VANCOUVER, B.C. — The Federal Court of Canada has sided with the federal government and Vancouver Port Authority (VPA) on the validity of the Federal Cabinet ordering an end to last summer’s container trucking dispute.
The order, under section 47 of the Canada Transportation Act, essentially facilitated an end to last summer’s nearly two-month container trucking dispute.
Pro West Transport and Team Transport Services applied for judicial review of the cabinet order and the VPA’s ability to structure a licensing system that required carriers to agree to set rates for drivers.
The judgment also confirmed the VPA’s authority to implement a licensing system. The court held that it was permissible for the VPA to require trucking companies to sign on to mediator Vince Ready’s Memorandum of Agreement, which established rates paid to container truck drivers in the lower mainland.
In his judgment, Justice Teitelbaum described how the licensing system and Memorandum of Agreement established during the 90-day period covered by the order-in-council continue to be valid even now that the order has expired.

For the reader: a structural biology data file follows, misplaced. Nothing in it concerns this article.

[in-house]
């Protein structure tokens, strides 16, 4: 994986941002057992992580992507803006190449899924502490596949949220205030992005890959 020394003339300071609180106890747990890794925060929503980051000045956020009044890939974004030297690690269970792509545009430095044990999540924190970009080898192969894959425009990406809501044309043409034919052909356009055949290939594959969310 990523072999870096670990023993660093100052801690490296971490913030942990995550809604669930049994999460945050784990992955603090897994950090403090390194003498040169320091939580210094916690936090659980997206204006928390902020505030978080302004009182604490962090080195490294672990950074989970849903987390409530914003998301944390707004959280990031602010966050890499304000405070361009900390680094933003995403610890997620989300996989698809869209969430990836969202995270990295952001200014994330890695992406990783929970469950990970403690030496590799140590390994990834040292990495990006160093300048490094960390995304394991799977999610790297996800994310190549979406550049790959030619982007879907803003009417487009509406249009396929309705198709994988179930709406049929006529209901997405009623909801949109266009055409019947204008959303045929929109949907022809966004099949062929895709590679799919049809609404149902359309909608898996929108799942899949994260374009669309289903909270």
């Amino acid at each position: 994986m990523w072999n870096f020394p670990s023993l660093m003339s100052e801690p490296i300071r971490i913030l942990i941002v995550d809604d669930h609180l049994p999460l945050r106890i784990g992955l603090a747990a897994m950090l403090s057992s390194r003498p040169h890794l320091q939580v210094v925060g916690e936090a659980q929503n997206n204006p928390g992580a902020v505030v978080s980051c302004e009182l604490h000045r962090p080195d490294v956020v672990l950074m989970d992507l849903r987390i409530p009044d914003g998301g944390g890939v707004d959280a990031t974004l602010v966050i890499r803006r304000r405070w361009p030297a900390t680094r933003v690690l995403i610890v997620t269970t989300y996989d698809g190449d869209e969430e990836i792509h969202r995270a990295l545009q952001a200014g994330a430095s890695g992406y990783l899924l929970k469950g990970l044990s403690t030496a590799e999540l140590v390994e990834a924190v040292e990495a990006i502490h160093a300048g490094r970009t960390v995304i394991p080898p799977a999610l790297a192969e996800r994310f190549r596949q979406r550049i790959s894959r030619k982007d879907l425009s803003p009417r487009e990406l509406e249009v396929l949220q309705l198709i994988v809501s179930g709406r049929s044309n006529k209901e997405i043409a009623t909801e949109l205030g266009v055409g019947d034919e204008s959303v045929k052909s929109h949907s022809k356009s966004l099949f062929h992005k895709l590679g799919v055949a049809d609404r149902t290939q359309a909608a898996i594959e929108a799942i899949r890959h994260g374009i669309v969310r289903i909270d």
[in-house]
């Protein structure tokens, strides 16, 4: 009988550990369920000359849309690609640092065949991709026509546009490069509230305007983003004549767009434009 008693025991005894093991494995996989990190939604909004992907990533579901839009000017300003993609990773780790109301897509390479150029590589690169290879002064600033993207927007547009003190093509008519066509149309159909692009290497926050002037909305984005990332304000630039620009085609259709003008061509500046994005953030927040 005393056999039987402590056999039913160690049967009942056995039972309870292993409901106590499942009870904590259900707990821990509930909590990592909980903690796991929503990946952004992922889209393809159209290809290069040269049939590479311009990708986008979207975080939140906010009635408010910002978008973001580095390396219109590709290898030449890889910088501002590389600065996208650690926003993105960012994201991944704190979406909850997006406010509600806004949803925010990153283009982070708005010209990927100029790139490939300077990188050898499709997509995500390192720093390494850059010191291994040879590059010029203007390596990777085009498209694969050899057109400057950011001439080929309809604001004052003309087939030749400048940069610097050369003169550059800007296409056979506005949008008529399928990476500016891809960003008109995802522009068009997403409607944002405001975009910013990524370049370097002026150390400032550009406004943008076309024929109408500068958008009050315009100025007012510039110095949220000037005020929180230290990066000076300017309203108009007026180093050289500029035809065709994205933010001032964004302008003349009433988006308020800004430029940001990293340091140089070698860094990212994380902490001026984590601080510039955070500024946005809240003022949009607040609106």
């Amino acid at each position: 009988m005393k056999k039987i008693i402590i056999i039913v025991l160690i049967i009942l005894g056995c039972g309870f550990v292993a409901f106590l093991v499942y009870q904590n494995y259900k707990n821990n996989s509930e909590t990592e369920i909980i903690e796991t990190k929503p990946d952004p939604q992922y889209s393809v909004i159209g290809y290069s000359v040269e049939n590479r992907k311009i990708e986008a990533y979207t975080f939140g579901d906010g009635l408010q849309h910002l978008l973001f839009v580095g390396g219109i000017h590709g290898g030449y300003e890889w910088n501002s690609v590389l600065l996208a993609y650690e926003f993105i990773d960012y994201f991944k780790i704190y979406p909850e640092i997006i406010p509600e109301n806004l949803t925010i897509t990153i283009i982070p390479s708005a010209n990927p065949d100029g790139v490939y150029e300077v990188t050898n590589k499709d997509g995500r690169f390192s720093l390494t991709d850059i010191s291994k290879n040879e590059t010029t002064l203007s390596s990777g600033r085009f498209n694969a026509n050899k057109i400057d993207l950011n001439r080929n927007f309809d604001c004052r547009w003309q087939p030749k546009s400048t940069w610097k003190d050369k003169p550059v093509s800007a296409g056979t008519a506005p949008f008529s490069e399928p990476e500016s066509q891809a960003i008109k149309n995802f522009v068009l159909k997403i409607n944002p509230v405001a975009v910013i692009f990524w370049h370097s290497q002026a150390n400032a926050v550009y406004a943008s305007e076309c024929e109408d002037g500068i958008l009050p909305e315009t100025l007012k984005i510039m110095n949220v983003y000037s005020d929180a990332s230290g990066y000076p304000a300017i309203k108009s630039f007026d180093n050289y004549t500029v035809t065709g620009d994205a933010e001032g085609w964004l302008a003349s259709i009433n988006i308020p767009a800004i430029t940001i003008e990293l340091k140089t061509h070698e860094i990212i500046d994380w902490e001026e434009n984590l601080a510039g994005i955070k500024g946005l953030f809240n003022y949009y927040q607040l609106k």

“Such ongoing impact of section 47 is not only within the jurisdiction of the section, but, in my view, expected by it,” wrote Teitelbaum.
The court’s decision means that the VPA can continue its licensing system and reinforces the arbitration board’s jurisdiction to settle disputes under the Memorandum of Agreement, including rate-cutting allegations.
“The court’s decision will complement the Strategic Trucking Initiative, which is designed to address the issues underlying last summer’s trucking dispute,” said Chris Badger, the VPA vice-president of customer development and operations.
Under this initiative, the port has extended hours of operation at container terminal truck gates by 40% and is also introducing new initiatives for container trucks serving the port; including reservation system and truck safety improvements, as well as emission reduction programs.
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